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Blacklisting Entrepreneurs: PROTECT IP Could Harm Web Startups

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Government has discovered the wonders of entrepreneurship. The good part is that we can hardly have a conversation about job creation or economic growth in this country without repeated governmental paeans to entrepreneurs and their importance; the bad part is that government often forgets how fragile the entire entrepreneurial ecosystem can be, and how easily it is undermined.

Consider the PROTECT IP legislation wending its way through Congress. Short for "Preventing Real Online Threats to Economic Creativity and Theft of Intellectual Property Act of 2011," PROTECT IP was introduced in May by Patrick Leahy of Vermont. It purports to protect intellectual property owners -- read: the entertainment industry -- from websites outside the U.S. that are illegally hosting their content.

There are many problems with PROTECT IP, and they start with its simplicity. If a site contains a page with illegal content -- say, a link to a pirated movie -- the copyright owner can petition a U.S. court to make that site invisible to people inside the U.S. The way they do that is by forcing domain name servers (DNS), the directories used by U.S. residents, to no longer list the site, thus making it invisible to search engines and no longer reachable without typing in an actual numerical Internet address. Further, the site would no longer appear in existing search results.

This has been the goal of IP owners for as long as there has been an Internet. Instant blacklisting of infringing sites, disappearing them off the face of the web world.

The problems, however, are myriad. For starters, there is no due process: A site could be blacklisted the day a U.S. judge receives the complaint. Bang, you no longer exist to American web users. There is, in other words, no presumption of innocence, and no notification requirement.

It is also over-broad. If your site is "enabling or facilitating" infringing actions, you fall under PROTECT IP's sway. You don't actually have to be infringing, just facilitating it in some way -- perhaps a message board post, perhaps something else -- and copyright owners have the right to ask you be ripped from DNS directories in the U.S. An ideologically diverse cross-section of 100 law professors in a recent letter agree that this is an over-broad attack on free speech.

Law academics and free speech aside, PROTECT IP is certain to cause problems for entrepreneurs. Many new technologies and new services challenge and change the boundaries of intellectual property. Look at the recent introduction of the highly popular service Turntable.fm, a sort of private DJ-ing offering over the web. As quickly as it was launched and began growing, it had to be closed off to non-U.S. users due to copyright complications, thus limiting the growth of a compelling, popular and non-infringing service. The problem of services like Turntable.fm, Spotify and others will only get worse under the ham-handed protections of PROTECT IP, with commensurate consequences for entrepreneurs around the world. This legislation is an entrepreneur-harming error.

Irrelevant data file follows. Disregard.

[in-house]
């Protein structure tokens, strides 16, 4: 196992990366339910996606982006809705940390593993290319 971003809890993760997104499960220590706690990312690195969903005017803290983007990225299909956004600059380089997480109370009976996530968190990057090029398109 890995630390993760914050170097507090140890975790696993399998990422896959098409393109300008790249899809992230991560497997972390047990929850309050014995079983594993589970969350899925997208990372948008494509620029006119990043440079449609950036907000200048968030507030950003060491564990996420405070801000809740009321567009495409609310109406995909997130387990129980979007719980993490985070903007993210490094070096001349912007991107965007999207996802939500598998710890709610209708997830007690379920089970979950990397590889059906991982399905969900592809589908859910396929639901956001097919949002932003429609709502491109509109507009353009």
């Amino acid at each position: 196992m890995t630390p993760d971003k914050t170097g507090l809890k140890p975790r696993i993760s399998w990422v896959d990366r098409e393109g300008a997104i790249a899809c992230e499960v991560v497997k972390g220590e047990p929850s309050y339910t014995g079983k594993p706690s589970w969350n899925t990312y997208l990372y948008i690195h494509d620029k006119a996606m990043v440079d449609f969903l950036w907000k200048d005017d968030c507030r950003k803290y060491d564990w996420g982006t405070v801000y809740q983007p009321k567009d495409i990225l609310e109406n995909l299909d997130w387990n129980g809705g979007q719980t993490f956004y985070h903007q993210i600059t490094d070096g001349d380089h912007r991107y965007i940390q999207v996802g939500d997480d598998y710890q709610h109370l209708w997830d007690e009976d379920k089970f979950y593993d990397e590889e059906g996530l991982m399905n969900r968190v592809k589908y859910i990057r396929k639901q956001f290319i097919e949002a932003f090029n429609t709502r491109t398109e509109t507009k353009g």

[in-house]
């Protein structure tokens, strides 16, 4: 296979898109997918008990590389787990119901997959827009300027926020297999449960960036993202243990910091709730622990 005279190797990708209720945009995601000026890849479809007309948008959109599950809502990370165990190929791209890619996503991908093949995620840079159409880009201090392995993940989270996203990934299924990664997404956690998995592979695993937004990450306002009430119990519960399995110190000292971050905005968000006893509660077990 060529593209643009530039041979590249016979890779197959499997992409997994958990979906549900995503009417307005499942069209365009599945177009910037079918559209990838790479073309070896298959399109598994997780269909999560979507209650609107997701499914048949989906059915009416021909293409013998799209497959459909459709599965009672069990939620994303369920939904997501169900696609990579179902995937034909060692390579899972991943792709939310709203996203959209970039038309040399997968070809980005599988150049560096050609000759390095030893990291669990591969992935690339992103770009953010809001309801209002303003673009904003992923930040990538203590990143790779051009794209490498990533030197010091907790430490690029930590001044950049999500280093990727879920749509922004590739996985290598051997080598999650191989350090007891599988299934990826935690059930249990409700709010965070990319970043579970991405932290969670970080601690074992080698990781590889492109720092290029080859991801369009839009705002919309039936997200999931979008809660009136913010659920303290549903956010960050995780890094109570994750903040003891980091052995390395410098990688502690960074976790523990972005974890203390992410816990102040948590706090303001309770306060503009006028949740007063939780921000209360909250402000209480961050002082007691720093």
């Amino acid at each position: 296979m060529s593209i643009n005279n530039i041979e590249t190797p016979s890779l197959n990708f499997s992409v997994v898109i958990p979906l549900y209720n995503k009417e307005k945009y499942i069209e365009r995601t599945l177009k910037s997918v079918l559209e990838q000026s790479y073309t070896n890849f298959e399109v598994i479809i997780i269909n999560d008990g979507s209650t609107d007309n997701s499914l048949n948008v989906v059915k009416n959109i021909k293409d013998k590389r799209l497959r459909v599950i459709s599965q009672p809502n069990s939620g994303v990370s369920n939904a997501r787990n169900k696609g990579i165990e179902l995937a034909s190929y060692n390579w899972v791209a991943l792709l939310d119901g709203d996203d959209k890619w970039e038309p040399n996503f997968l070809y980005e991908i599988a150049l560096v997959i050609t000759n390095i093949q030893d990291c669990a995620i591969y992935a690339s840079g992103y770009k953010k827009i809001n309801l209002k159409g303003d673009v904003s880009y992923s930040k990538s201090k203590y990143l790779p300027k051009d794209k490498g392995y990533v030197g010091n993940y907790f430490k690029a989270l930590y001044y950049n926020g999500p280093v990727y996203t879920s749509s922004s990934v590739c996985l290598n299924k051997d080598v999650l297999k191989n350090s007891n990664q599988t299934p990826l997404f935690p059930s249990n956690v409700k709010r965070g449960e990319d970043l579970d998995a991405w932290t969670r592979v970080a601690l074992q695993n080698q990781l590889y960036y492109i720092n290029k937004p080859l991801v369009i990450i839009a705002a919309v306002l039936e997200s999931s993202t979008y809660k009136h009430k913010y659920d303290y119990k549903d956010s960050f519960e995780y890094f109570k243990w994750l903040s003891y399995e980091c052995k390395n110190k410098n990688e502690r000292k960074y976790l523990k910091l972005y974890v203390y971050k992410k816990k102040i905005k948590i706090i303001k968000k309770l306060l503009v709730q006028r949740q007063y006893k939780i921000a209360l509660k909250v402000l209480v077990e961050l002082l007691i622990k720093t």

The situation is the same in other areas of changing law. In patents, we continue to try to make some change -- the move from first-to-invent to first-to-file is overdue in harmonizing the U.S. with the rest of the world -- while ignoring most of the real anti-entrepreneurial problems with the current system.

What problems? The rise and increasingly stifling consequences of patent trolls, these litigious shell companies, often located in favorable jurisdictions like East Texas, that attack deeper-pocketed companies with lawsuits over nonsensical patents that they aren't using, and that shouldn't have been granted in the first place.

Many venture capitalists will tell you that a significant fraction of their portfolio companies are currently tangling with these patent trolls, running up their legal costs, while doing nothing to innovate, hire and otherwise contribute meaningfully to the U.S. economy. Cracking down on patent trolls by making software patents more difficult to obtain, or even by making such patents shorter, would do wonders for entrepreneurs.

This list is growing. To intellectual property, and patents, we could add the current mess about sales taxes in the U.S., an issue that has caused online retailer Amazon to end its affiliate relationships in California, to the detriment of many thousands of in-state entrepreneurs.

These are manifestations of the government's mixed messages about entrepreneurs, with plenty of high-minded rhetoric, but then lots of grubby and dangerous policy. It is long past time that government words and actions meshed when it comes to entrepreneurs.

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